Assumptions about Ecological Scale and Nature Knowing Best Hiding in Environmental Decisions
R. Bruce Hull, Virginia Polytechnic Institute and State University
David P Robertson, Virginia Polytechnic Institute and State University
Gregory J Buhyoff, Virginia Department of Conservation and Recreation
Erin Seekamp, College of Natural Resources, Virginia Tech
Gregory J Buhyoff, College of Natural Resources, Virginia Tech
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Assumptions about nature are embedded in people’s preferences for environmental policy and management. The people we interviewed justified preservationist policies using four assumptions about nature knowing best: nature is balanced, evolution is progressive, technology is suspect, and the Creation is perfect. They justified interventionist policies using three assumptions about nature: it is dynamic, inefficient, and robust. Unstated assumptions about temporal, spatial, and organizational scales further confuse discussions about nature. These findings confirm and extend findings from previous research. Data for our study were derived from interviews with people actively involved in negotiating the fate of forest ecosystems in southwest Virginia: landowners, forest advisors, scientists, state and federal foresters, loggers, and leaders in non-governmental environmental organizations. We argue that differing assumptions about nature constrain people’s vision of what environmental conditions can and should exist, thereby constraining the future that can be negotiated. We recommend promoting ecological literacy and a biocultural approach to ecological science.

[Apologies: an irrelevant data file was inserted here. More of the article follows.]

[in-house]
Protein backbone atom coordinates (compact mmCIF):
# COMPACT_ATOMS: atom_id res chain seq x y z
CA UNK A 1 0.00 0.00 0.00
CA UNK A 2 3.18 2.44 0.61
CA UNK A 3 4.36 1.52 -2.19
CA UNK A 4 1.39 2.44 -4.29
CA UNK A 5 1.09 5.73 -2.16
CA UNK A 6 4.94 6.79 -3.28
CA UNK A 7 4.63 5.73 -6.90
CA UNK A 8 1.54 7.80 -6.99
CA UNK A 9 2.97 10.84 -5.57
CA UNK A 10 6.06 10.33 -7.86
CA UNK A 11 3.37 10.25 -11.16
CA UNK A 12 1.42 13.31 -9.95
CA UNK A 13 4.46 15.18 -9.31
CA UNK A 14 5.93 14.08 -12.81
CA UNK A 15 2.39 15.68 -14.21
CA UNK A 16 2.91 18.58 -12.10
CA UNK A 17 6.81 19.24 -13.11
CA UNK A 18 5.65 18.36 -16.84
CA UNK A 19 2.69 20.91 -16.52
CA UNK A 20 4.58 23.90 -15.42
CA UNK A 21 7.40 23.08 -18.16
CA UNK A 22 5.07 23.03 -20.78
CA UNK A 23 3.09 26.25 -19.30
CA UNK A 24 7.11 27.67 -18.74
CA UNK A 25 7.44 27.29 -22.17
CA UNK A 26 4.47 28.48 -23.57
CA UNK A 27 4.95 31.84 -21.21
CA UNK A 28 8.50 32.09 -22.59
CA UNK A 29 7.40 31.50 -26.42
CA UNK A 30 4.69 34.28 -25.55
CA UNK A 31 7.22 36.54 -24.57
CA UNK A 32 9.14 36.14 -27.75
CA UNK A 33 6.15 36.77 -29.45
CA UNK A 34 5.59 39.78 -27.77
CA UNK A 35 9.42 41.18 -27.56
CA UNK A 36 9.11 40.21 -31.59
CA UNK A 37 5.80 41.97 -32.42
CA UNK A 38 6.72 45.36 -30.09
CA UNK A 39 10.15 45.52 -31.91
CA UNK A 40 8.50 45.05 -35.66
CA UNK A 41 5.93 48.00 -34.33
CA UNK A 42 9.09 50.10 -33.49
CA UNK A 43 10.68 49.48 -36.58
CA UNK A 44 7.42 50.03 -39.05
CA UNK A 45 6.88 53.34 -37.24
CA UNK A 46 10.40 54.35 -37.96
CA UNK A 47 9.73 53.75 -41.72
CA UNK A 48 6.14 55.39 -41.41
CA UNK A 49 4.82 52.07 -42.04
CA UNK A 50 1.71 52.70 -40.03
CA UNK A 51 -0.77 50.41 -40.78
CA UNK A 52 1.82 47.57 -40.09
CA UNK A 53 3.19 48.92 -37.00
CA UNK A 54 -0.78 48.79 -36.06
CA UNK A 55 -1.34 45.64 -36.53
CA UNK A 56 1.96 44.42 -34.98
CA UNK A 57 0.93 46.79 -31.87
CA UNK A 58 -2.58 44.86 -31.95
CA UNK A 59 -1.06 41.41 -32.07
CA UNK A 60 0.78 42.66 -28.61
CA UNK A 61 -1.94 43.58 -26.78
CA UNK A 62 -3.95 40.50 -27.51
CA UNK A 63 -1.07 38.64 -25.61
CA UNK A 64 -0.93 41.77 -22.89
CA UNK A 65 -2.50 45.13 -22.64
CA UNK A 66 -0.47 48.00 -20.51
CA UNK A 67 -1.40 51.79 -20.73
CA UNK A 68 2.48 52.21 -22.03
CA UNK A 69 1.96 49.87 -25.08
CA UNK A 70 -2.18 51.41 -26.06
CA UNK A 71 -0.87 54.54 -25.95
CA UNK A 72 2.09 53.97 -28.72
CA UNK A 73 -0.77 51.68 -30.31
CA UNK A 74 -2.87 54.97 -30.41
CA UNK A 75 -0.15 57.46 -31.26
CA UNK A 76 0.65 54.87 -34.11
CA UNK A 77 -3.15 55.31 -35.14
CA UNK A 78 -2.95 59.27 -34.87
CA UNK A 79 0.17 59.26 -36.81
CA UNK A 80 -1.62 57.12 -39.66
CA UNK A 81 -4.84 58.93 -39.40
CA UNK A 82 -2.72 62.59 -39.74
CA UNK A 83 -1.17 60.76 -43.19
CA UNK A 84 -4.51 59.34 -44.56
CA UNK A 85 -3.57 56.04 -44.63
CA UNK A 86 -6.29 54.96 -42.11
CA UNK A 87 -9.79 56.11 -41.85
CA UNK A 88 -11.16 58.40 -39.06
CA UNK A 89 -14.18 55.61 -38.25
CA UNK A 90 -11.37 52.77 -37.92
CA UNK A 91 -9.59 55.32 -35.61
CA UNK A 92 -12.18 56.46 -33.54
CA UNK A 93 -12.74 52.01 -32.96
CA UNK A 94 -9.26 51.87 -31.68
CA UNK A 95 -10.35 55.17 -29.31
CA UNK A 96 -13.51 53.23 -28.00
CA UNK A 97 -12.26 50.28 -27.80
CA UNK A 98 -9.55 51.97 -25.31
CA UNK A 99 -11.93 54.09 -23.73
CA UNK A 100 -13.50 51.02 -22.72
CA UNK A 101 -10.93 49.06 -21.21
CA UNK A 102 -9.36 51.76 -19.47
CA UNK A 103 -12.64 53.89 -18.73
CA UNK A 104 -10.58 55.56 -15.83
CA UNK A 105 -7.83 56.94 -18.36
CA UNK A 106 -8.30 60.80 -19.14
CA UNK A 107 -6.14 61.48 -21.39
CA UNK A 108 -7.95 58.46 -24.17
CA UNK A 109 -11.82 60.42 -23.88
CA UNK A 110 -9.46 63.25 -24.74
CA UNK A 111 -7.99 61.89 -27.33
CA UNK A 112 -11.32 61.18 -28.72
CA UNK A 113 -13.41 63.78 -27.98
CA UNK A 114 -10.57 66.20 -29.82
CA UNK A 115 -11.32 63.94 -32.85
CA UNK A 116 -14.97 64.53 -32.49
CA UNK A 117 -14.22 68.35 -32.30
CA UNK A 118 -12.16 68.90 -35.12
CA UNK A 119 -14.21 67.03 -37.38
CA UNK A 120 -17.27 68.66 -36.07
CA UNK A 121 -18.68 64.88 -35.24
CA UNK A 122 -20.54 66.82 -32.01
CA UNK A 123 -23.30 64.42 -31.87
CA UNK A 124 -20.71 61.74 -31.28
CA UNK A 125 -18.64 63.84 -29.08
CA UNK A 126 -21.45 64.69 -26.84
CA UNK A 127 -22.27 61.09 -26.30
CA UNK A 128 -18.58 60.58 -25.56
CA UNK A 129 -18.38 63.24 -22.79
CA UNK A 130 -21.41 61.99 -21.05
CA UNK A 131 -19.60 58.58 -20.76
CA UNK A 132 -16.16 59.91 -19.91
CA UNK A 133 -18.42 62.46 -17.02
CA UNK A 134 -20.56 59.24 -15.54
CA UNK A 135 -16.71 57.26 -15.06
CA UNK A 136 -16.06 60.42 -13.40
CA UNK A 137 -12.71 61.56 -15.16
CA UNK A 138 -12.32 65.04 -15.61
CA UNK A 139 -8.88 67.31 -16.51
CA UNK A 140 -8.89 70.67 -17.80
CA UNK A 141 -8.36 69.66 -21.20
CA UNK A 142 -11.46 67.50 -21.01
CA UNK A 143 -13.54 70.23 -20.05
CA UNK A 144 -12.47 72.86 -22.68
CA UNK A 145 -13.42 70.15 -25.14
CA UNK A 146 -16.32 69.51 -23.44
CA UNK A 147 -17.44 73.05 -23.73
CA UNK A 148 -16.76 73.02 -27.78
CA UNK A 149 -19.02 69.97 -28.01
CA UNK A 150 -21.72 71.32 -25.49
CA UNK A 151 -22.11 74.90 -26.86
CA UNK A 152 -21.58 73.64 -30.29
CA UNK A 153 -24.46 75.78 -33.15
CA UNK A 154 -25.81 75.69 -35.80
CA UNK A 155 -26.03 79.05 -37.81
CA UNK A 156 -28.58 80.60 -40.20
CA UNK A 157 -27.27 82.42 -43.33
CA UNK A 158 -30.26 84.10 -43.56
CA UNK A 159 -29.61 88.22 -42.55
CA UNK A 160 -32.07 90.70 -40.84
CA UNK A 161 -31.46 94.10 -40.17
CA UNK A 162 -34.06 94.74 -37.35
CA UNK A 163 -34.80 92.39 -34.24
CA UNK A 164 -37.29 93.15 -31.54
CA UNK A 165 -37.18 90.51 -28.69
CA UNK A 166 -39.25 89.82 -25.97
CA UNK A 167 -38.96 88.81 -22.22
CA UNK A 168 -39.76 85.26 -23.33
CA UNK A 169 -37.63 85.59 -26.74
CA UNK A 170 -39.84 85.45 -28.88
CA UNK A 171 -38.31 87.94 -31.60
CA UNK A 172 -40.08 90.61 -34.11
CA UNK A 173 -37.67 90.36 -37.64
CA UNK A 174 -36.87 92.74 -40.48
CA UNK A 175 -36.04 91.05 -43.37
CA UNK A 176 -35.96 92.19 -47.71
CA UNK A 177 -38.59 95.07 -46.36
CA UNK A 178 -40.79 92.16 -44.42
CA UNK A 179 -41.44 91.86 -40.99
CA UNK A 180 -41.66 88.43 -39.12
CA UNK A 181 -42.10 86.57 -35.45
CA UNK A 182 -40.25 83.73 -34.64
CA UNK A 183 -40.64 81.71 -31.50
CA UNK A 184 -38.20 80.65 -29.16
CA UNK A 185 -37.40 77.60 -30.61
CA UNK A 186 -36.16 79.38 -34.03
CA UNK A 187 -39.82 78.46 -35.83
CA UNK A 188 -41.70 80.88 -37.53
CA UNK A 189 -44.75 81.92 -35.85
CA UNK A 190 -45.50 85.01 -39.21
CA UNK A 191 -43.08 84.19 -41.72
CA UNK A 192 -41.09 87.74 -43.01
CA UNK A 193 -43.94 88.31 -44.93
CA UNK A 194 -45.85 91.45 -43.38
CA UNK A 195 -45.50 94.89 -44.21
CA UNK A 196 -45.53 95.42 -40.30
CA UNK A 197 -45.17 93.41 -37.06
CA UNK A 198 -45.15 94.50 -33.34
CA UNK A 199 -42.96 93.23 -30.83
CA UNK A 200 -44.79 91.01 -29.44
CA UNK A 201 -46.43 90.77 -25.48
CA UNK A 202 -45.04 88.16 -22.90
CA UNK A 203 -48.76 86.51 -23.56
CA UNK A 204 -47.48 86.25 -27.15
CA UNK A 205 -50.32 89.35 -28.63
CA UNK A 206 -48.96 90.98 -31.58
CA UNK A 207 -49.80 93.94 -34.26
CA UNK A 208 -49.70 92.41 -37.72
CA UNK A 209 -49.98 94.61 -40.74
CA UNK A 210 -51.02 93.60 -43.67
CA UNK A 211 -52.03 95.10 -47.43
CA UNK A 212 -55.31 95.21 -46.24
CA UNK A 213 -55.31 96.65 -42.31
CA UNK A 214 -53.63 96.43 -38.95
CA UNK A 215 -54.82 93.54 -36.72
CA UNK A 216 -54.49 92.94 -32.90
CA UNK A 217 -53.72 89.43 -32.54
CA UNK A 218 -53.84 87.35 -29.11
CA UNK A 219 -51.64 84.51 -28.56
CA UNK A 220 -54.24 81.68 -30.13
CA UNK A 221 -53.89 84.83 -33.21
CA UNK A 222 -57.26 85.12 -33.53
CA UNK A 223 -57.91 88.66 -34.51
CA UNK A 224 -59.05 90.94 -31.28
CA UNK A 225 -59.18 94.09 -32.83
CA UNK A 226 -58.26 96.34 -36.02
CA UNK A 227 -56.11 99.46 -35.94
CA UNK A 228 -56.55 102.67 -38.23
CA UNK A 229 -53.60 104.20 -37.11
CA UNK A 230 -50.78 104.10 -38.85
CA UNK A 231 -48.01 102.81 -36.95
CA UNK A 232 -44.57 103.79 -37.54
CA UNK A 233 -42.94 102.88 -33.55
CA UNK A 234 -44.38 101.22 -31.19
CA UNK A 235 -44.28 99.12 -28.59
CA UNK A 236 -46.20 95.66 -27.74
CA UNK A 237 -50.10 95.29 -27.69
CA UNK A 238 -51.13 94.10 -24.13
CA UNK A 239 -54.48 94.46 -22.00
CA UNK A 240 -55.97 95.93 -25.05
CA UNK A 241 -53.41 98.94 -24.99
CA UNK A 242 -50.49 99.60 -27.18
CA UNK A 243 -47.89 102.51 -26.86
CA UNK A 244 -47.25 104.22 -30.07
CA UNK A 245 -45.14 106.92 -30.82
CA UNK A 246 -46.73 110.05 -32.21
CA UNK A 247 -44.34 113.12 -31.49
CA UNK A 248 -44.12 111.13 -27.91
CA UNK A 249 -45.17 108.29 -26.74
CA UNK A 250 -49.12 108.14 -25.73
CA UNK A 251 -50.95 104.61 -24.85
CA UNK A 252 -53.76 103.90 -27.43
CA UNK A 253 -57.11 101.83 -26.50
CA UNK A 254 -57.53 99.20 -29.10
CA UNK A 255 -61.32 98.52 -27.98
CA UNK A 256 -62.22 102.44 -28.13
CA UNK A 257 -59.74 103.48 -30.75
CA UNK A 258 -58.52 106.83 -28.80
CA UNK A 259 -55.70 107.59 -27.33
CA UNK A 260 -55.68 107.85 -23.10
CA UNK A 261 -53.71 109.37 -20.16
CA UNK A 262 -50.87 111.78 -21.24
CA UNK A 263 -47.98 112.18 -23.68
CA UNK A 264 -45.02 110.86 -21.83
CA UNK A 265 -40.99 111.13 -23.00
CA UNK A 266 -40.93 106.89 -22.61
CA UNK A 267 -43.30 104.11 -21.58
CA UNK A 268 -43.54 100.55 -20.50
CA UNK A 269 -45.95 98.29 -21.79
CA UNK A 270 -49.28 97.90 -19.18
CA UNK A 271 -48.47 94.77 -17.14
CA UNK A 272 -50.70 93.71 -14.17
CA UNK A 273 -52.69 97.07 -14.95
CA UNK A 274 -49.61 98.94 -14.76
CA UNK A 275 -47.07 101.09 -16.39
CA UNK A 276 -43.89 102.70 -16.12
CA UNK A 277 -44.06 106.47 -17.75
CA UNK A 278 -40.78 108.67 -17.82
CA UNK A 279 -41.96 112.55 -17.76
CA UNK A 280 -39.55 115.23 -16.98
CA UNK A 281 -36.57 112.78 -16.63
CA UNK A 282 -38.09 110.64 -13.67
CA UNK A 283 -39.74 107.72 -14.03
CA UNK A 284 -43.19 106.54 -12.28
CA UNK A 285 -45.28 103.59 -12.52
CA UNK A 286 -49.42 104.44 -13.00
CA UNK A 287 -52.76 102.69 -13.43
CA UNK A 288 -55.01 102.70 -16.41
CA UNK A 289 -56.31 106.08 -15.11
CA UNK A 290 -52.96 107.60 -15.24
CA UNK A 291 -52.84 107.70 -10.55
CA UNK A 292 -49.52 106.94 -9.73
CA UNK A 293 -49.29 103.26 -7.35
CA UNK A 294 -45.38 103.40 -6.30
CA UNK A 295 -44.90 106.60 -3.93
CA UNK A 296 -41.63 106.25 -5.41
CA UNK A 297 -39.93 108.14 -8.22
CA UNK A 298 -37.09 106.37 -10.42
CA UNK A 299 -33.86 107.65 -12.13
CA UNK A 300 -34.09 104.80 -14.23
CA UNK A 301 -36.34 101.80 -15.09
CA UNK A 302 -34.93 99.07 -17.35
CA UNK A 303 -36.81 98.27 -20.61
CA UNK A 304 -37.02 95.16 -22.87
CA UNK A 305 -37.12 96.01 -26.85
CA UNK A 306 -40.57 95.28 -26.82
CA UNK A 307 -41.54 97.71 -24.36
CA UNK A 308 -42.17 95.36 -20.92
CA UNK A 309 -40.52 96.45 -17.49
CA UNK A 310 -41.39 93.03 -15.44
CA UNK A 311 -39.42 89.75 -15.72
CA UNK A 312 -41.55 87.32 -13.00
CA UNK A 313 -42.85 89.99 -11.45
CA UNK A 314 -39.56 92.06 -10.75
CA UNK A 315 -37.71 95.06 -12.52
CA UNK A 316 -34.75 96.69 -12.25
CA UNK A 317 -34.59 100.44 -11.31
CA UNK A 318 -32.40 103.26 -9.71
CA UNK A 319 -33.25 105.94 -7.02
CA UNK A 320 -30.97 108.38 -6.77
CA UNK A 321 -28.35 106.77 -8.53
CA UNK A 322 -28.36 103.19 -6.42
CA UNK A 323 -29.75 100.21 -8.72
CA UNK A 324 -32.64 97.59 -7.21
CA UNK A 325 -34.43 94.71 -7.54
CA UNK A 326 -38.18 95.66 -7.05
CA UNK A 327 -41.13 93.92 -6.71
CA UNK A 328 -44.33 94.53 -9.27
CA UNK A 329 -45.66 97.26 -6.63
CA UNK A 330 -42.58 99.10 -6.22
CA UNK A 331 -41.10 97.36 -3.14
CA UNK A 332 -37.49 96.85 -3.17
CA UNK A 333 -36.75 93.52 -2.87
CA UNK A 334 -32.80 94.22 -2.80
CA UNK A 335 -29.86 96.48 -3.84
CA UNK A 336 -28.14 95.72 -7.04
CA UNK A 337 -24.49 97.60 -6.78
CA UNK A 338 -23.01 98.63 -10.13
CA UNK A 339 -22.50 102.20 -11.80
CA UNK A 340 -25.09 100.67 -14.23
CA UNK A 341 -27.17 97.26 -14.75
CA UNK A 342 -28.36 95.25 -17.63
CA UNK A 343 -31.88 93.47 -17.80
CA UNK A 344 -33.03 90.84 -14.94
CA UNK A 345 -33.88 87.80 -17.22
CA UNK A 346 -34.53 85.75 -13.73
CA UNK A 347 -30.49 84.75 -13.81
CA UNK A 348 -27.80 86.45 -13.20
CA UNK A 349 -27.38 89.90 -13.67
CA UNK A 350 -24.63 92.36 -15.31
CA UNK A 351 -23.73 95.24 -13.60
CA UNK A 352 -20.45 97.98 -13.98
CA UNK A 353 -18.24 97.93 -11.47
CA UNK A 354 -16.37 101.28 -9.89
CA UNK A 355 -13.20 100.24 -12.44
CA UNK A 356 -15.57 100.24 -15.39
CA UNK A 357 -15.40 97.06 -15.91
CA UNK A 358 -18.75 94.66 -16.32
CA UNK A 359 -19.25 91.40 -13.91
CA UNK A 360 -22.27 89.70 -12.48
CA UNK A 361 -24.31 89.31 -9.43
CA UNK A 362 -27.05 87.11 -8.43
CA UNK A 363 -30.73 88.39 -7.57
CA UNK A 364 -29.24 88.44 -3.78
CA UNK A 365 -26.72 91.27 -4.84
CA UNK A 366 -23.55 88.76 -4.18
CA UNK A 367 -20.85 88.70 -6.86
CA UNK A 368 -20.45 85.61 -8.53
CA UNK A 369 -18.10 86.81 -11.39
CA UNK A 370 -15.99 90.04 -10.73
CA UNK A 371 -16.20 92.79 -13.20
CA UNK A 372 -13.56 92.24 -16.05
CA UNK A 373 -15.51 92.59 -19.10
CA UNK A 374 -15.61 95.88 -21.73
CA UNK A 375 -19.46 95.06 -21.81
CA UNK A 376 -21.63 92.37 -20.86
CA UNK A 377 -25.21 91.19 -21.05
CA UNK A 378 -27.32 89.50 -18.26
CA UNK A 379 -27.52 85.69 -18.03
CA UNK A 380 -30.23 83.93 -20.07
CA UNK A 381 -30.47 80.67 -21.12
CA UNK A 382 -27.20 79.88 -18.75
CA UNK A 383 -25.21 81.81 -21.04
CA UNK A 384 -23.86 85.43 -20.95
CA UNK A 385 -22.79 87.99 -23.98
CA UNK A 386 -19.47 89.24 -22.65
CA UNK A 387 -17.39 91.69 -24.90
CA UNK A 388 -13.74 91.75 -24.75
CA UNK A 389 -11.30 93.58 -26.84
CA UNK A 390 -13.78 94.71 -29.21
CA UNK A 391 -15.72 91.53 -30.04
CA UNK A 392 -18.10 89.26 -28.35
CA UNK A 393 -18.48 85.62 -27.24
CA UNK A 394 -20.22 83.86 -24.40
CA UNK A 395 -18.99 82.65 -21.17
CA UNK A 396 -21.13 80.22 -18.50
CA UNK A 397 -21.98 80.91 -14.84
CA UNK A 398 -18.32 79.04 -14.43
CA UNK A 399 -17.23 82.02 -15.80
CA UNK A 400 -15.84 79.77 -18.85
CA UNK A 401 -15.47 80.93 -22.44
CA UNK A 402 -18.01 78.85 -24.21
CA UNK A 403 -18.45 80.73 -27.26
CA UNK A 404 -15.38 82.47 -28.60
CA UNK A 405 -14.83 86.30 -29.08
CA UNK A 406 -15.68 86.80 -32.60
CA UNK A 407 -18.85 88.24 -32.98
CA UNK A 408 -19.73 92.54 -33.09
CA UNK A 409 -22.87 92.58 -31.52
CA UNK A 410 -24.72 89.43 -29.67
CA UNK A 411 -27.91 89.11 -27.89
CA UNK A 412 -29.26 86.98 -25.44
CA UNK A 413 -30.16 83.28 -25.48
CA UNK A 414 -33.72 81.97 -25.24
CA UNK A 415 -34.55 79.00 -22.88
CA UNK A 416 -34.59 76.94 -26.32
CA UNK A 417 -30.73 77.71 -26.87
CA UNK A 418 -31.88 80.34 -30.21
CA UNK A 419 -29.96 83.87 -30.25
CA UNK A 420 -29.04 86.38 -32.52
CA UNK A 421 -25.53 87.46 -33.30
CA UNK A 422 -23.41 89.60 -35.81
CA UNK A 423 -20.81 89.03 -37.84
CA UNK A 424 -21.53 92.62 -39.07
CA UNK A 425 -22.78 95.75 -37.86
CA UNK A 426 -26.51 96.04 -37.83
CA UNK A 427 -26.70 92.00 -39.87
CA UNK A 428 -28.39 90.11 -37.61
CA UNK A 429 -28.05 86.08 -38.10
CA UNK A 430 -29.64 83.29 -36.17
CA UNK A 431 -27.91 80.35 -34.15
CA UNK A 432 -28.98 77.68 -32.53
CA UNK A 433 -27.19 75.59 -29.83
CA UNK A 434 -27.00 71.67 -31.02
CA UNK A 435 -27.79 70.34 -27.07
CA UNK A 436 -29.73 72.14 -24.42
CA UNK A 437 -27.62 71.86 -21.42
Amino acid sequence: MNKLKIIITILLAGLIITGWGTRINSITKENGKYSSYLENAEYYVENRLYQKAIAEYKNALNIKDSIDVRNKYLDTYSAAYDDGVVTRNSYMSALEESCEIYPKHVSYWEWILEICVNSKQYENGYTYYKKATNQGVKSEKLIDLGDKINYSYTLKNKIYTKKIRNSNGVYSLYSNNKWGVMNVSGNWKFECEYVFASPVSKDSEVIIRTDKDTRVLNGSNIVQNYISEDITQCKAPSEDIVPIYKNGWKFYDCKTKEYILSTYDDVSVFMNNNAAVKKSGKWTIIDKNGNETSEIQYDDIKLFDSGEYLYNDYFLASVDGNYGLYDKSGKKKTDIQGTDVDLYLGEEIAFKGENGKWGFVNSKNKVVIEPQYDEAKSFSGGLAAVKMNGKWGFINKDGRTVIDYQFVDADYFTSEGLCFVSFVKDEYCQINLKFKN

biocultural, communication, conceptual models, conflict, ecological buzzwords, ecology, environmental quality, forest, human–nature dichotomy, nature, public participation, public perceptions, public perceptions, social construction
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